Angelina deserved so much more than he could give her—he’d said as much repeatedly to himself, and to her—and yet, here they were. He watched her and wished more than anything that things were different. That he wasn’t turning into everything he hated about his father.

An ex-con, for all intents and purposes, a single parent, a mechanic and a man who saw nothing wrong with using women.

His father had been a user. Tyler lost track of the number of women his father brought home in a drunken haze. Nameless women who his father discarded with no thought or remorse.

Tyler had never done that.

Any woman he dated understood he wasn’t interested in a long-term relationship.

That’s what he’d intended back when he’d asked Angelina out. Two people having a good time. And if she’d said yes back then, maybe that would have been all they had. Maybe not. But now, he knew that she wasn’t like that. Despite what she’d said downstairs, she wasn’t the type of woman who could separate sex and love.

Not that he was conceited enough to think she loved him. But he knew that she cared for him, and this was part of their lovemaking.

What the hell had he done?

Jace squawked in the next room. Thankful for an excuse to get out of bed, Tyler rolled to his side, but Angelina stopped him. “Let me, please? I think that’s one of the things I miss the most. Getting a baby in the night.”

“Sure,” he said and kept his gaze on her as she got out of bed and reached for her panties and her ever-present T-shirt, then hurried next door.

He laid back in the bed and listened to her murmur to the baby. He couldn’t make out what she was saying, but Jace was quiet.

About ten minutes later, Tyler got up, slipped on his jeans without fastening them and padded next door. Jace’s bedroom door was ajar and he peeked in.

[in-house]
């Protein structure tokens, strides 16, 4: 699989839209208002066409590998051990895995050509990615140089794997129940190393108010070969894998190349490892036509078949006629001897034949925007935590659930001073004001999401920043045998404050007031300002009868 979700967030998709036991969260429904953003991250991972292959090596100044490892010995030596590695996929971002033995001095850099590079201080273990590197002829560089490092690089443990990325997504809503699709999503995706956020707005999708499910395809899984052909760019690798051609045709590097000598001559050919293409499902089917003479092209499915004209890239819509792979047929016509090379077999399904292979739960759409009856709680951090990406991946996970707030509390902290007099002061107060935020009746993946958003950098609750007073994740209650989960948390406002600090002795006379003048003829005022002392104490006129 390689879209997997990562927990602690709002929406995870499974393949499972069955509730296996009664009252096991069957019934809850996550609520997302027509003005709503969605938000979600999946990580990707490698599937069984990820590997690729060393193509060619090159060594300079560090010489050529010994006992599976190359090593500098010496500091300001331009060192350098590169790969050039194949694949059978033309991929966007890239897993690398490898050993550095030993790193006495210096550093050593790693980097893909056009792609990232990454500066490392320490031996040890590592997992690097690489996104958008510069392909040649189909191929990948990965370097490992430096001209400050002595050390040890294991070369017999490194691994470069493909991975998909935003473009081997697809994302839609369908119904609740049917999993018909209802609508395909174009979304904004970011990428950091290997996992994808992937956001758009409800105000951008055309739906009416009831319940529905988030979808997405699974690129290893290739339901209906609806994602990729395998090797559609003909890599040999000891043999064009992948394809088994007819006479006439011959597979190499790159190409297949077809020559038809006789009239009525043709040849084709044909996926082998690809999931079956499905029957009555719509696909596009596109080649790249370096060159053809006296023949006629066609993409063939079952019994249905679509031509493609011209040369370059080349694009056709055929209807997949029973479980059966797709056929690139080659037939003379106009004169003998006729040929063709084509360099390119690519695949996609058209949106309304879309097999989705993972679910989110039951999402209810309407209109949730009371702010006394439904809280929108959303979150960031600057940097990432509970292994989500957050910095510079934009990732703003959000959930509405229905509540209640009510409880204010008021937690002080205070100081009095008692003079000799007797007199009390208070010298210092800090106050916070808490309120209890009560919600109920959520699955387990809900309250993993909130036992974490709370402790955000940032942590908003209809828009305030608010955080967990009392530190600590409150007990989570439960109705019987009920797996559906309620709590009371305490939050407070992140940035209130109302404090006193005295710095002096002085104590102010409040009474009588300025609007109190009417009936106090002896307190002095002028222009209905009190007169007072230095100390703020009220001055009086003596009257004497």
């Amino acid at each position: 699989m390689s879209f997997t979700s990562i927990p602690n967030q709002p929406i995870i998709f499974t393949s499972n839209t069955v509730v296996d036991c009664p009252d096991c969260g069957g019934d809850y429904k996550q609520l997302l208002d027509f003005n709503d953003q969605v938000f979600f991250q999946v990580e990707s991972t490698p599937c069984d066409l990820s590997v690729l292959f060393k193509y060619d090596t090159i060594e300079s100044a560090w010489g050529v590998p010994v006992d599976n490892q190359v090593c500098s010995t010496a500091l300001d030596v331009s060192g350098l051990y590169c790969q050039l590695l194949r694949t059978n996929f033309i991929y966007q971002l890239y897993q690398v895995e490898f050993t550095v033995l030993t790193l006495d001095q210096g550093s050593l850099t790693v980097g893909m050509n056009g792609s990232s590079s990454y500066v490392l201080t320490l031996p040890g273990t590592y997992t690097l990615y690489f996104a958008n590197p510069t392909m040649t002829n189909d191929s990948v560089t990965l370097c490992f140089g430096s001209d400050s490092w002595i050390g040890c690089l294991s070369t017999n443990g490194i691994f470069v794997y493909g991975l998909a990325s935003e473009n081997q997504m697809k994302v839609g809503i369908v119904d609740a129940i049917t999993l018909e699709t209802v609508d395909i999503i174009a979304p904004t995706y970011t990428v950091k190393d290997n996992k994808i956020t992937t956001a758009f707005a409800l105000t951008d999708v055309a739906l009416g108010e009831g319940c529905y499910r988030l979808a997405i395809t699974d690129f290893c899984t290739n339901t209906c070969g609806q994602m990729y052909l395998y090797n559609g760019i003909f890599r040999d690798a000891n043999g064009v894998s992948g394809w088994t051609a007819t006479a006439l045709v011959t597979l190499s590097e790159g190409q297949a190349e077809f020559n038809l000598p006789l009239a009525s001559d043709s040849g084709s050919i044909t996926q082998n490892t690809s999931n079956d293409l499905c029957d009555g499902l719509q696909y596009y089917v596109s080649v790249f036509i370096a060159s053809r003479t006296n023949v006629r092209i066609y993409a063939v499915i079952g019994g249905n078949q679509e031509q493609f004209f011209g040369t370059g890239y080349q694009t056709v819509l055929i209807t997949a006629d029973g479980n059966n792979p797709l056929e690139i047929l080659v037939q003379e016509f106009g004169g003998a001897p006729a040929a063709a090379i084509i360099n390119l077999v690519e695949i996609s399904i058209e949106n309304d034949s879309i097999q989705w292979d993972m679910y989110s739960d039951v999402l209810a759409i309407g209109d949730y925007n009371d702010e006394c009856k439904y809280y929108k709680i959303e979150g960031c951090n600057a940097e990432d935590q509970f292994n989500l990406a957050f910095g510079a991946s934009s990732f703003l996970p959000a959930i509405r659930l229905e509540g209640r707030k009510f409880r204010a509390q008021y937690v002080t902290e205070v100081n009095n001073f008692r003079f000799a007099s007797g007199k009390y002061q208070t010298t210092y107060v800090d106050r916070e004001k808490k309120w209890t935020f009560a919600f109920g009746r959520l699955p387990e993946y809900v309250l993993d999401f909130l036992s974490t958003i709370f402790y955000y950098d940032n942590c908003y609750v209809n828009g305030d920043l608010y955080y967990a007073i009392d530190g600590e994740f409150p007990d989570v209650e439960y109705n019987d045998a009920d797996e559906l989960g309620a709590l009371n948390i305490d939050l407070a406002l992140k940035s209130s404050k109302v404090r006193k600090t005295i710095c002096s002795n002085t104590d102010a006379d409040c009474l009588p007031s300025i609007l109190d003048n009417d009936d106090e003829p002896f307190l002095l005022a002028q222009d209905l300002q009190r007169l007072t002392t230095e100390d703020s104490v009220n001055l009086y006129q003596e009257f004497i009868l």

In the soft glow of the small lamp, Tyler could make out Angelina sitting in the rocking chair, the once-again sleeping baby in her arms. His legs hung over the arm of the chair, and his one arm draped over the other end, but Angelina didn’t seem to notice. She rocked and stroked Jace’s white blond curls, singing so softly Tyler couldn’t make out the song.

She looked up and smiled at him and Tyler realized how big a mistake he’d made by making love to Angelina.

He’d worried about her feelings. He’d worried that she couldn’t separate and compartmentalize having sex and keep it from spilling into deeper emotions. And now he realized it wasn’t Angelina with the problem. It was him.

He couldn’t separate his feelings from making love with her.

It was love.

Pure and simple.

Well, not simple. Not simple at all. He stood there lost in watching her cuddle Jace and though he couldn’t regret losing everything when he went to jail because he’d had to do it, at this moment he wished it had never happened. He wished he’d grown up with the Matthews family, and not with his drunken abusive father. He wished that he was standing here a man without all the emotional baggage, able to give Angelina Tucker everything she was due.

“Ty?” she whispered.

“I was checking on the two of you. I’ll be downstairs when you put him back down.”

He padded barefoot down the stairs and into the kitchen. If he was a drinking man, he’d pour himself a glass of something about now. But he didn’t. Not ever. His father’s example was too much of a deterrent. He settled for making some coffee. Normally he wouldn’t think of his favorite brew this late at night, but he knew he wouldn’t be sleeping anyway.